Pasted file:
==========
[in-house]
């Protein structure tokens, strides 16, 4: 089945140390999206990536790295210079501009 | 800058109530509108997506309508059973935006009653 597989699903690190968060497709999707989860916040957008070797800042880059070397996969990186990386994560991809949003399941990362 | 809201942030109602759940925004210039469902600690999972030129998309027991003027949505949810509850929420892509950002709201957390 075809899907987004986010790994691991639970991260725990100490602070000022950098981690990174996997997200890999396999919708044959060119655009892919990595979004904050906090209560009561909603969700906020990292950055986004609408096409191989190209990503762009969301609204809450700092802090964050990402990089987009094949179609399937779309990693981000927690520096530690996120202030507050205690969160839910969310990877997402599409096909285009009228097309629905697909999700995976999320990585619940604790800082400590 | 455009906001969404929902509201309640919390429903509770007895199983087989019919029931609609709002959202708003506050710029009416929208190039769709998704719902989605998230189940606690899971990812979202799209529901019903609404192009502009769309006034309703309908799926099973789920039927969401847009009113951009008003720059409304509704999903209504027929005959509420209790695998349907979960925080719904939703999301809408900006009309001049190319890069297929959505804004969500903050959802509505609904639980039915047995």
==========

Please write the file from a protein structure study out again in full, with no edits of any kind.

[in-house]
């Protein structure tokens, strides 16, 4: 089945140390999206990536790295210079501009 | 800058109530509108997506309508059973935006009653 597989699903690190968060497709999707989860916040957008070797800042880059070397996969990186990386994560991809949003399941990362 | 809201942030109602759940925004210039469902600690999972030129998309027991003027949505949810509850929420892509950002709201957390 075809899907987004986010790994691991639970991260725990100490602070000022950098981690990174996997997200890999396999919708044959060119655009892919990595979004904050906090209560009561909603969700906020990292950055986004609408096409191989190209990503762009969301609204809450700092802090964050990402990089987009094949179609399937779309990693981000927690520096530690996120202030507050205690969160839910969310990877997402599409096909285009009228097309629905697909999700995976999320990585619940604790800082400590 | 455009906001969404929902509201309640919390429903509770007895199983087989019919029931609609709002959202708003506050710029009416929208190039769709998704719902989605998230189940606690899971990812979202799209529901019903609404192009502009769309006034309703309908799926099973789920039927969401847009009113951009008003720059409304509704999903209504027929005959509420209790695998349907979960925080719904939703999301809408900006009309001049190319890069297929959505804004969500903050959802509505609904639980039915047995």